Another onion soup mix recipe was Mini Cocktail Meatballs that began showing up at cocktail parties or as hors d’ oeuvres at dinner parties. Also making an appearance at those cocktail parties was Party Mix, made with various mixtures of cereal, pretzel sticks and Worcestershire sauce. I was never a big fan of this party mix but I know people who absolutely swear by it. Elsewhere I found a recipe for Holiday Shrimp Dip that is made with unflavored gelatin and canned condensed tomato soup—oddly enough, I didn’t “discover” this recipe until the 1970s when I met my friend Mary Jaynne and she shared her recipe with me. Another favorite that caught my eye was Original Ranch Snack Mix that is made with a combination of Crispix cereal, pretzels, cheddar cheese crackers and Hidden Valley Ranch dressing mix. I have been making a variation of this original 50s recipe for the past year – but it’s just small twist pretzels, peanut oil, Hidden Valley Ranch original dressing mix and a bit of cayenne pepper for a little kick. A girlfriend brought it to a party about two years ago and we have been making batch after batch ever since. For sure, everything old is new again!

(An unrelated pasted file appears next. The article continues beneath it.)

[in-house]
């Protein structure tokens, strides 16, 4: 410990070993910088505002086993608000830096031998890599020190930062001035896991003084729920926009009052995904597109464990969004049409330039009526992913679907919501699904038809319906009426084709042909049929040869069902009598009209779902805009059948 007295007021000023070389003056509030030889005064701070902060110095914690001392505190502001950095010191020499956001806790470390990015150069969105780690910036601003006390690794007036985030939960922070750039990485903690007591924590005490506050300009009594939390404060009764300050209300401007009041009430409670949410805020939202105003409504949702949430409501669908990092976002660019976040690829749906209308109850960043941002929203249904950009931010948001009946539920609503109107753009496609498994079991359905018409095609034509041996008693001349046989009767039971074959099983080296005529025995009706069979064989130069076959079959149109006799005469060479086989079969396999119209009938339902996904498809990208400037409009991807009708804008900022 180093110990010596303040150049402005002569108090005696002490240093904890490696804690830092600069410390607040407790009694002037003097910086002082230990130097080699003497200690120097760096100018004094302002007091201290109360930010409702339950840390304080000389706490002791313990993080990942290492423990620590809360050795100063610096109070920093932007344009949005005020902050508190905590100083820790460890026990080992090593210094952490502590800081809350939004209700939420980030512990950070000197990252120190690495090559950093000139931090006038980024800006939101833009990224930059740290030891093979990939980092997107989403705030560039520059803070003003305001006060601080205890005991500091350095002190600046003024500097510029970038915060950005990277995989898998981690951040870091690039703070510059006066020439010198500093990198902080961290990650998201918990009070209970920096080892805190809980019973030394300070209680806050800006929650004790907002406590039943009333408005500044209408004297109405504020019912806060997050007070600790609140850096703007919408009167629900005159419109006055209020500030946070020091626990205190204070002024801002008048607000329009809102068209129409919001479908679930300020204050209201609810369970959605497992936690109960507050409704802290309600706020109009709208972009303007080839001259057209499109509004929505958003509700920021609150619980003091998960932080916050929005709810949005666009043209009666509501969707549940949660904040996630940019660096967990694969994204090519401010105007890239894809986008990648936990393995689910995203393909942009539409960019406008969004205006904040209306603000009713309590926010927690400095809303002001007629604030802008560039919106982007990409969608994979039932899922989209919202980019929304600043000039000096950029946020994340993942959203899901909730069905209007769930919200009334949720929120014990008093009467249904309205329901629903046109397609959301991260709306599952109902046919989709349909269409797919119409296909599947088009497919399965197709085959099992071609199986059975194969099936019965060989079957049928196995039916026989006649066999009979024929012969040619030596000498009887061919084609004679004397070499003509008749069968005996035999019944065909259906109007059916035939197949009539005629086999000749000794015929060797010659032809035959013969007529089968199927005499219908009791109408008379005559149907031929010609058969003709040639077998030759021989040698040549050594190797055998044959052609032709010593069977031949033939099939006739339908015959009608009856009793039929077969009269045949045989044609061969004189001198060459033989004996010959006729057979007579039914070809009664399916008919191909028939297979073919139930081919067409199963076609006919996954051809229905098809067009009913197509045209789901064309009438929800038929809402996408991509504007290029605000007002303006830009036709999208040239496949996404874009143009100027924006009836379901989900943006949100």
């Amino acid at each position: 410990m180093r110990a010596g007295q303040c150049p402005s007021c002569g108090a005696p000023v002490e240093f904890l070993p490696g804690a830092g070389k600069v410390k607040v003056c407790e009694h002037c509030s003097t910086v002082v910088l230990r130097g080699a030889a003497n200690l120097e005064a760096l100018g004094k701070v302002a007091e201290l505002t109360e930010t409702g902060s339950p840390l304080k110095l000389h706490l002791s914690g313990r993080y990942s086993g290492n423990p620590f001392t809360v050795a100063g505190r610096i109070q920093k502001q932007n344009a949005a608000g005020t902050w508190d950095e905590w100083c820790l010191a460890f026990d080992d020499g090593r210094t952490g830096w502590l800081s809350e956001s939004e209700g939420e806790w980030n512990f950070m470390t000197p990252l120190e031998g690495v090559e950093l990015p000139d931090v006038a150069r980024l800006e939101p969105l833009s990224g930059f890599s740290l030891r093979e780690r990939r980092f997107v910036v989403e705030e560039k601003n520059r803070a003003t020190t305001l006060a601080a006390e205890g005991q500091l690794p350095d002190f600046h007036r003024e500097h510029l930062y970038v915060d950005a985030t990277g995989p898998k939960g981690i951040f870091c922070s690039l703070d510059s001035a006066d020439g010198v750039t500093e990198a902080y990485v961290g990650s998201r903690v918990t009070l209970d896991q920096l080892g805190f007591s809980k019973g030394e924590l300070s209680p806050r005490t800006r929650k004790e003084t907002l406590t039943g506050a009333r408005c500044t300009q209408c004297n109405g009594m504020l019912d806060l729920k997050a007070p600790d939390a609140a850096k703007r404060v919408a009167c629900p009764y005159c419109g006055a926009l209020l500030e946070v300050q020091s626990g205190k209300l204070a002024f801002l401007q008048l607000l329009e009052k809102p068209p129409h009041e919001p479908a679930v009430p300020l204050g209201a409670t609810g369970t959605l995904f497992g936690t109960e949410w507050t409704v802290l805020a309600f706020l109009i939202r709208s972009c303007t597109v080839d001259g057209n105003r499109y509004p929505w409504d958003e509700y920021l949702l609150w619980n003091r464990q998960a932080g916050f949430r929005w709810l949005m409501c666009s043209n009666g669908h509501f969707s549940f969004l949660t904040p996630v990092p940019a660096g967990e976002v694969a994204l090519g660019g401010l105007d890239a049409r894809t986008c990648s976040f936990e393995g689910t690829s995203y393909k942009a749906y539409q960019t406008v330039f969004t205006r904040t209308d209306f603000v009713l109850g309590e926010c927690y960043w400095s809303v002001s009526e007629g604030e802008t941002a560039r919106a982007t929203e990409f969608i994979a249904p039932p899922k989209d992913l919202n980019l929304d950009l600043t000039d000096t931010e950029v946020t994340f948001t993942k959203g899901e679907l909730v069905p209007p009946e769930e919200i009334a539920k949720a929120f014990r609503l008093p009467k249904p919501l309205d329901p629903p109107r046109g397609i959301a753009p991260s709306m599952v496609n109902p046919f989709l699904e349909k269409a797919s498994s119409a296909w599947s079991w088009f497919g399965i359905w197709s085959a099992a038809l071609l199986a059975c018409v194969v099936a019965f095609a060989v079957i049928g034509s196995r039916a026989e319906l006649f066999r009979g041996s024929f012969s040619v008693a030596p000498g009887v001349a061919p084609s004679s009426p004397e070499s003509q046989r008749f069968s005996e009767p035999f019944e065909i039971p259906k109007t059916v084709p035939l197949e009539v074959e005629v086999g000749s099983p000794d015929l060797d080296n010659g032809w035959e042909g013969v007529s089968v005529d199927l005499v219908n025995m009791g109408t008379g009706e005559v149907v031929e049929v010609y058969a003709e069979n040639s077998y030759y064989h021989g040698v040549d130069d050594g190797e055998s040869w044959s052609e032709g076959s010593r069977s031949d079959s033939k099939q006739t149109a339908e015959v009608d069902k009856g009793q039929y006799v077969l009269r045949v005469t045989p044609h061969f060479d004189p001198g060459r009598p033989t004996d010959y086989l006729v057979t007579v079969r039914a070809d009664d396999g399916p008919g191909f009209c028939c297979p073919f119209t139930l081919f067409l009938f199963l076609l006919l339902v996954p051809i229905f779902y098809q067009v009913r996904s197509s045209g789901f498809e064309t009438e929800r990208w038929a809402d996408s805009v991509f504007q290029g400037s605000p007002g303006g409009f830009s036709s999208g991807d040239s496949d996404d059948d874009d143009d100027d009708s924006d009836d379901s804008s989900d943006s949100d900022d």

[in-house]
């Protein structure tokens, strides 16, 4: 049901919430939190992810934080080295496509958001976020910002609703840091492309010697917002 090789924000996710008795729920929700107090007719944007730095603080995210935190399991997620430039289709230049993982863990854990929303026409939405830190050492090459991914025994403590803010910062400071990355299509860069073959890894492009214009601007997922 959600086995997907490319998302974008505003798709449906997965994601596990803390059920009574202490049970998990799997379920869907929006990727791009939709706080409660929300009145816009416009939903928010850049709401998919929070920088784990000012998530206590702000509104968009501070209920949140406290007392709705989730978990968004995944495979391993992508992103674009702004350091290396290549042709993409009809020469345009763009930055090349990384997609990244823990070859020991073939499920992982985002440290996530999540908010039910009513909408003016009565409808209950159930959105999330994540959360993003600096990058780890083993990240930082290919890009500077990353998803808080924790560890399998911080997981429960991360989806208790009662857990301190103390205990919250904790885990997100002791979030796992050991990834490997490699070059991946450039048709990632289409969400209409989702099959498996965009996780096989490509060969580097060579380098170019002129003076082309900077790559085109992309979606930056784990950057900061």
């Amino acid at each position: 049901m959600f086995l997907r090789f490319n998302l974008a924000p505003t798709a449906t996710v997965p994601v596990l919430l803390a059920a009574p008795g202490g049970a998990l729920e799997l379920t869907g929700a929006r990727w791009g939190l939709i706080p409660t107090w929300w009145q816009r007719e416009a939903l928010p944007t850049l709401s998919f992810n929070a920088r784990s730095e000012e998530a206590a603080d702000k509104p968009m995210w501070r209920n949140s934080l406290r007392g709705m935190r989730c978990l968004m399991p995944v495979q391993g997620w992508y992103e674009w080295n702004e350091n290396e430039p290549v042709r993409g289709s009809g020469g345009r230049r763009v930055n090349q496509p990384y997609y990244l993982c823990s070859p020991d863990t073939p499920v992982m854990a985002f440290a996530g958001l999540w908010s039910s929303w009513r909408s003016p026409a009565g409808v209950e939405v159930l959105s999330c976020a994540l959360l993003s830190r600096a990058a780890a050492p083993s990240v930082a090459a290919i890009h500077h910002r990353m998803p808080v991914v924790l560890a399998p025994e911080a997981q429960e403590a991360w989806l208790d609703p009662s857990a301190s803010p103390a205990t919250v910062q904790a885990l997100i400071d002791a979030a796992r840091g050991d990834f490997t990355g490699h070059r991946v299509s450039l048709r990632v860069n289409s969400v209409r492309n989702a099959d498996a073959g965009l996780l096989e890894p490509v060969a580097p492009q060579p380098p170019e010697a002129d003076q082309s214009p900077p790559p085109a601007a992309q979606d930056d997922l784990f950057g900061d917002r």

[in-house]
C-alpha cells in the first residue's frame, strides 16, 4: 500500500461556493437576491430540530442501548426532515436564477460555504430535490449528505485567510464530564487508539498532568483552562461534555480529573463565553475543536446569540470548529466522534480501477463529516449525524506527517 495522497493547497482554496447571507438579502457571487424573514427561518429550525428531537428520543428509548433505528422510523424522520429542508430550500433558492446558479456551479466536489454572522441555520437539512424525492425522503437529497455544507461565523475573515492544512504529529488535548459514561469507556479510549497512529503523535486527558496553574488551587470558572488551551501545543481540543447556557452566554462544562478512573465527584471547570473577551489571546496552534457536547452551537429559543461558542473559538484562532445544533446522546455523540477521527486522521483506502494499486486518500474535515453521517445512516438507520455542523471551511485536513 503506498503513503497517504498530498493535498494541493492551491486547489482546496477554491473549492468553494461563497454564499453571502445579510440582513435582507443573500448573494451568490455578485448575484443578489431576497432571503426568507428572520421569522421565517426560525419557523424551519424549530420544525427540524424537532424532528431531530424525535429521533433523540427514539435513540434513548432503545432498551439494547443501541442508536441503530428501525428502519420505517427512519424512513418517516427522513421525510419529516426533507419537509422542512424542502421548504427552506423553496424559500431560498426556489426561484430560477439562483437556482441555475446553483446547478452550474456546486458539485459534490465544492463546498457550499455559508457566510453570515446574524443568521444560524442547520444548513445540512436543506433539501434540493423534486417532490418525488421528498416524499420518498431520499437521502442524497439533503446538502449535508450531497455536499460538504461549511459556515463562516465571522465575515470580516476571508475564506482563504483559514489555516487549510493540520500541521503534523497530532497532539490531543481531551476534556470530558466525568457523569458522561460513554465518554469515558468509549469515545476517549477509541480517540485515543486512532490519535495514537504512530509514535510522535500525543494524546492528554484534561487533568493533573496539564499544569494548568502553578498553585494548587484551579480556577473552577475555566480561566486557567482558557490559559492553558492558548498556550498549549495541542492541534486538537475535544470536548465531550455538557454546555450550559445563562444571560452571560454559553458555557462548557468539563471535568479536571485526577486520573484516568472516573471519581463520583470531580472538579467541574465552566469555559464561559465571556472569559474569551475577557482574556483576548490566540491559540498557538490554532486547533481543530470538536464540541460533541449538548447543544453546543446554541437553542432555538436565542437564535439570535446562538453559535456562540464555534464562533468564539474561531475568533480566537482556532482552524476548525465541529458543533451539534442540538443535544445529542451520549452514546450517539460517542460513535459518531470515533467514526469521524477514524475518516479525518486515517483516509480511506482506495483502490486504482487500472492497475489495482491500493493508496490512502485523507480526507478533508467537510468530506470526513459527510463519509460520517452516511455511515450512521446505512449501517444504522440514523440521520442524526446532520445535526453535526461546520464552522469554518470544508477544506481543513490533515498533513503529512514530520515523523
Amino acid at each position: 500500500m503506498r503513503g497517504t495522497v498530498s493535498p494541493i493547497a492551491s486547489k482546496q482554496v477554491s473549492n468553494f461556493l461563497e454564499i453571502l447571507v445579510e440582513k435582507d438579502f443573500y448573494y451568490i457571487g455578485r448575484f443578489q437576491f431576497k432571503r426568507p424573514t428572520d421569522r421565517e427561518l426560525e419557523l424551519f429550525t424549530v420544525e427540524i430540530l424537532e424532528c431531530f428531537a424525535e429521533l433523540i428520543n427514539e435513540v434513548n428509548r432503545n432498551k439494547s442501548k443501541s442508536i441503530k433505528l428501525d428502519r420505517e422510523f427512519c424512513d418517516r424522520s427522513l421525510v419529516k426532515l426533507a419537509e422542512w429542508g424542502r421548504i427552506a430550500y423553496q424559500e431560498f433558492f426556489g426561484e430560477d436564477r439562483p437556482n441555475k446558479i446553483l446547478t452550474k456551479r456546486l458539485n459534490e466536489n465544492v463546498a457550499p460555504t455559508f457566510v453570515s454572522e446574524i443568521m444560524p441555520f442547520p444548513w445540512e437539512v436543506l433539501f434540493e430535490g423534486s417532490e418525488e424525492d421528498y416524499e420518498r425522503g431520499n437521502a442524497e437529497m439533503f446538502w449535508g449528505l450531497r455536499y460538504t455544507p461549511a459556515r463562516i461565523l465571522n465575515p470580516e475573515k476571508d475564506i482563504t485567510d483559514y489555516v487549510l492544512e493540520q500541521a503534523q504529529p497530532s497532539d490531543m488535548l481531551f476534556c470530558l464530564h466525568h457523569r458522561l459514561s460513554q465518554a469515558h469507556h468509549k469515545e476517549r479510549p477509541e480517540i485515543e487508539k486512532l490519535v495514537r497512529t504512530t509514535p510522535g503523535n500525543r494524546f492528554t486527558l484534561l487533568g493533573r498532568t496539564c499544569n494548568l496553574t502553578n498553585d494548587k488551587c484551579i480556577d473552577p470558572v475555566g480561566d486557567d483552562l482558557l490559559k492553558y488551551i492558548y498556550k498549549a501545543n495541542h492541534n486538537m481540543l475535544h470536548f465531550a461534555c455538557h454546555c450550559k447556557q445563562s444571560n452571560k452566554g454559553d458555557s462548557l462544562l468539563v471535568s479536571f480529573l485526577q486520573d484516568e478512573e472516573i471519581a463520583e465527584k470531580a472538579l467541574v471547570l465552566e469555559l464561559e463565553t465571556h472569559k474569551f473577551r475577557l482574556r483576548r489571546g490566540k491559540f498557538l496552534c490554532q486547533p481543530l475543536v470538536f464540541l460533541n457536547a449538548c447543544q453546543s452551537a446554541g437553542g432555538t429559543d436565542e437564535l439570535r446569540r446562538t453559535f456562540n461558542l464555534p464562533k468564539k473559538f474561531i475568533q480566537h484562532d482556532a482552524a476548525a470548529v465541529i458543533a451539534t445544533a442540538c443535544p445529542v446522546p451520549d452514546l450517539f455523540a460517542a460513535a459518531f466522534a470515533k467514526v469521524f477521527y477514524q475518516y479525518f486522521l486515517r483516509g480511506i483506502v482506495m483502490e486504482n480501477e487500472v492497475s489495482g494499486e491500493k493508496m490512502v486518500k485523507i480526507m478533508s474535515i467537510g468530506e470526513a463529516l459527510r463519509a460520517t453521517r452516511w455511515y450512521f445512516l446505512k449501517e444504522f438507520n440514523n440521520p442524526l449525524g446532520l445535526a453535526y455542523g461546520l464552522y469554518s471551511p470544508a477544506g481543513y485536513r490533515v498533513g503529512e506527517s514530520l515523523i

Also in FABULOUS 50s is a recipe (much to my surprise) for Swanson Rosemary Chicken & Vegetables—I have been making something similar but perhaps with fewer ingredients—for about 5 or 6 years. It’s JUST a whole chicken, rosemary, lemon slices and lemon pepper—and sometimes I toss in some carrots and onions. The real success to this recipe is having fresh rosemary sprigs to stuff into the cavity, along with some lemons slices. I am fortunate to have a girlfriend who keeps me supplied regularly with lots of Rosemary. Aha, elsewhere in the cookbook I found a recipe for lemon rosemary roast chicken—the only difference between theirs and mine is fresh rosemary versus dried. (I’m sure you all know that almost all herbs are available in your supermarket nowadays, if you don’t have a girlfriend with a Rosemary bush). Also in the cookbook are recipes for such favorites as Steaks with Mushroom Onion Sauce, Pepper Steak, and Campbell’s Autumn Pork Chops made with cream of celery soup. Who hasn’t raised a family on pork chops with mushroom soup gravy? Other recipes include Rosemary Garlic Rub that you can make up when you have some free time and have it ready when you are ready to cook a steak or two. However, that being said, I have to concede that there is very little similarity between Fabulous 50s Recipe Collection and my mother’s cooking.